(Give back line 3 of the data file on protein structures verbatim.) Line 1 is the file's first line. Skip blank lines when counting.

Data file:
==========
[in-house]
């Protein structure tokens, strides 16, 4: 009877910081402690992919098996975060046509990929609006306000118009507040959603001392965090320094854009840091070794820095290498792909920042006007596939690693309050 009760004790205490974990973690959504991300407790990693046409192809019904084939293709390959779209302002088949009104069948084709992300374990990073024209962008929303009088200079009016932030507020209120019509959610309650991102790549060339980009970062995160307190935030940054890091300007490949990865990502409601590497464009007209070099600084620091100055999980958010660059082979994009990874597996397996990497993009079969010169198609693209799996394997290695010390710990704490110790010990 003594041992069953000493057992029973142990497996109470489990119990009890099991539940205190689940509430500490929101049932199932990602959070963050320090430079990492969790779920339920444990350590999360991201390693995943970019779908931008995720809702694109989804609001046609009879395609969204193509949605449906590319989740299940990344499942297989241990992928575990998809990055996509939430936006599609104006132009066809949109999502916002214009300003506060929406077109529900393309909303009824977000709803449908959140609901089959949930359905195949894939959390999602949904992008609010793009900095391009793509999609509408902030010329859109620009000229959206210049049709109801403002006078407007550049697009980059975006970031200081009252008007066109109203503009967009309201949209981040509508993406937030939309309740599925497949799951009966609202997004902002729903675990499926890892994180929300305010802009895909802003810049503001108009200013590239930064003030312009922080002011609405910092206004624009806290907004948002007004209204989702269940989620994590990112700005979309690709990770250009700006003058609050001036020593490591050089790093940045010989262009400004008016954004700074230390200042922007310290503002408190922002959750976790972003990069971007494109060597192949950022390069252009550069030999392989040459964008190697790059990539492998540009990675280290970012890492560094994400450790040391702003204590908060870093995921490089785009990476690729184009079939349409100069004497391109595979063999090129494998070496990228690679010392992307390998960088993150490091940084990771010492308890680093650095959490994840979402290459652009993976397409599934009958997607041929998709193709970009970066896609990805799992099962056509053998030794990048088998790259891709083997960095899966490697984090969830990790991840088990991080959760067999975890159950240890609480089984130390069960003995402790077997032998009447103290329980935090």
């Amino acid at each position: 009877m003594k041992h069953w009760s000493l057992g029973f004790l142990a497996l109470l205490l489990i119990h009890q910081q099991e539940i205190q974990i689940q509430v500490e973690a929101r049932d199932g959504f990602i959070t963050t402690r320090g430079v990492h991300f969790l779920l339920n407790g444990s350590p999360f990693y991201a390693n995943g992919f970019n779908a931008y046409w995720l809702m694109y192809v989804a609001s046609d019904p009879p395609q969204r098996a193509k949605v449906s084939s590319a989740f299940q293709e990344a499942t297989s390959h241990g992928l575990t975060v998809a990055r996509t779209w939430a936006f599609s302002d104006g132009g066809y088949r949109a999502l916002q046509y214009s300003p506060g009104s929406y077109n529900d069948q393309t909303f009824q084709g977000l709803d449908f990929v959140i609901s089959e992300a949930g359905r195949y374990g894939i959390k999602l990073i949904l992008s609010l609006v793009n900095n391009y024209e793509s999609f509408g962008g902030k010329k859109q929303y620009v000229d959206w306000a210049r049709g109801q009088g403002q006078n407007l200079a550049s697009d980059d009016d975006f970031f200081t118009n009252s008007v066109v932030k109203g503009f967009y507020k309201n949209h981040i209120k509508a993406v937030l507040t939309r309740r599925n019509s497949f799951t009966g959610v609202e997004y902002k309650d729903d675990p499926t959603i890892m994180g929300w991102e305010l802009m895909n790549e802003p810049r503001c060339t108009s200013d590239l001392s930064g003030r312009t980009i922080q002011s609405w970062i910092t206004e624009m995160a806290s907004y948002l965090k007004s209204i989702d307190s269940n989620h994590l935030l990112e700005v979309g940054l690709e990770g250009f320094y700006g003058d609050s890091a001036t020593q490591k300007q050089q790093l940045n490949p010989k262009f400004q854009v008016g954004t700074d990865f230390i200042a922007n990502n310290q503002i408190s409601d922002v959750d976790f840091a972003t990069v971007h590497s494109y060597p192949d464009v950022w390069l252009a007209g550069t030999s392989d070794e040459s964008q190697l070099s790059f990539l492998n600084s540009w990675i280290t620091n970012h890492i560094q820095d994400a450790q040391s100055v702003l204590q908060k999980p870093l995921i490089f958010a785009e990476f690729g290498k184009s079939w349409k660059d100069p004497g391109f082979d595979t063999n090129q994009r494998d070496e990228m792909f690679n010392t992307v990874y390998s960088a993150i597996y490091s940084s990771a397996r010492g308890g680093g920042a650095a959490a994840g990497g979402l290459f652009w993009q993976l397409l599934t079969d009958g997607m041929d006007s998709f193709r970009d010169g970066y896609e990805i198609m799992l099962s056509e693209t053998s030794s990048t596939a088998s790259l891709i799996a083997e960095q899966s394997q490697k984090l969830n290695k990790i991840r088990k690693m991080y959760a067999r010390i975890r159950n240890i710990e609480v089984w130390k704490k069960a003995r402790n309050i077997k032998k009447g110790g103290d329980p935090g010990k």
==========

């Amino acid at each position: 009877m003594k041992h069953w009760s000493l057992g029973f004790l142990a497996l109470l205490l489990i119990h009890q910081q099991e539940i205190q974990i689940q509430v500490e973690a929101r049932d199932g959504f990602i959070t963050t402690r320090g430079v990492h991300f969790l779920l339920n407790g444990s350590p999360f990693y991201a390693n995943g992919f970019n779908a931008y046409w995720l809702m694109y192809v989804a609001s046609d019904p009879p395609q969204r098996a193509k949605v449906s084939s590319a989740f299940q293709e990344a499942t297989s390959h241990g992928l575990t975060v998809a990055r996509t779209w939430a936006f599609s302002d104006g132009g066809y088949r949109a999502l916002q046509y214009s300003p506060g009104s929406y077109n529900d069948q393309t909303f009824q084709g977000l709803d449908f990929v959140i609901s089959e992300a949930g359905r195949y374990g894939i959390k999602l990073i949904l992008s609010l609006v793009n900095n391009y024209e793509s999609f509408g962008g902030k010329k859109q929303y620009v000229d959206w306000a210049r049709g109801q009088g403002q006078n407007l200079a550049s697009d980059d009016d975006f970031f200081t118009n009252s008007v066109v932030k109203g503009f967009y507020k309201n949209h981040i209120k509508a993406v937030l507040t939309r309740r599925n019509s497949f799951t009966g959610v609202e997004y902002k309650d729903d675990p499926t959603i890892m994180g929300w991102e305010l802009m895909n790549e802003p810049r503001c060339t108009s200013d590239l001392s930064g003030r312009t980009i922080q002011s609405w970062i910092t206004e624009m995160a806290s907004y948002l965090k007004s209204i989702d307190s269940n989620h994590l935030l990112e700005v979309g940054l690709e990770g250009f320094y700006g003058d609050s890091a001036t020593q490591k300007q050089q790093l940045n490949p010989k262009f400004q854009v008016g954004t700074d990865f230390i200042a922007n990502n310290q503002i408190s409601d922002v959750d976790f840091a972003t990069v971007h590497s494109y060597p192949d464009v950022w390069l252009a007209g550069t030999s392989d070794e040459s964008q190697l070099s790059f990539l492998n600084s540009w990675i280290t620091n970012h890492i560094q820095d994400a450790q040391s100055v702003l204590q908060k999980p870093l995921i490089f958010a785009e990476f690729g290498k184009s079939w349409k660059d100069p004497g391109f082979d595979t063999n090129q994009r494998d070496e990228m792909f690679n010392t992307v990874y390998s960088a993150i597996y490091s940084s990771a397996r010492g308890g680093g920042a650095a959490a994840g990497g979402l290459f652009w993009q993976l397409l599934t079969d009958g997607m041929d006007s998709f193709r970009d010169g970066y896609e990805i198609m799992l099962s056509e693209t053998s030794s990048t596939a088998s790259l891709i799996a083997e960095q899966s394997q490697k984090l969830n290695k990790i991840r088990k690693m991080y959760a067999r010390i975890r159950n240890i710990e609480v089984w130390k704490k069960a003995r402790n309050i077997k032998k009447g110790g103290d329980p935090g010990k």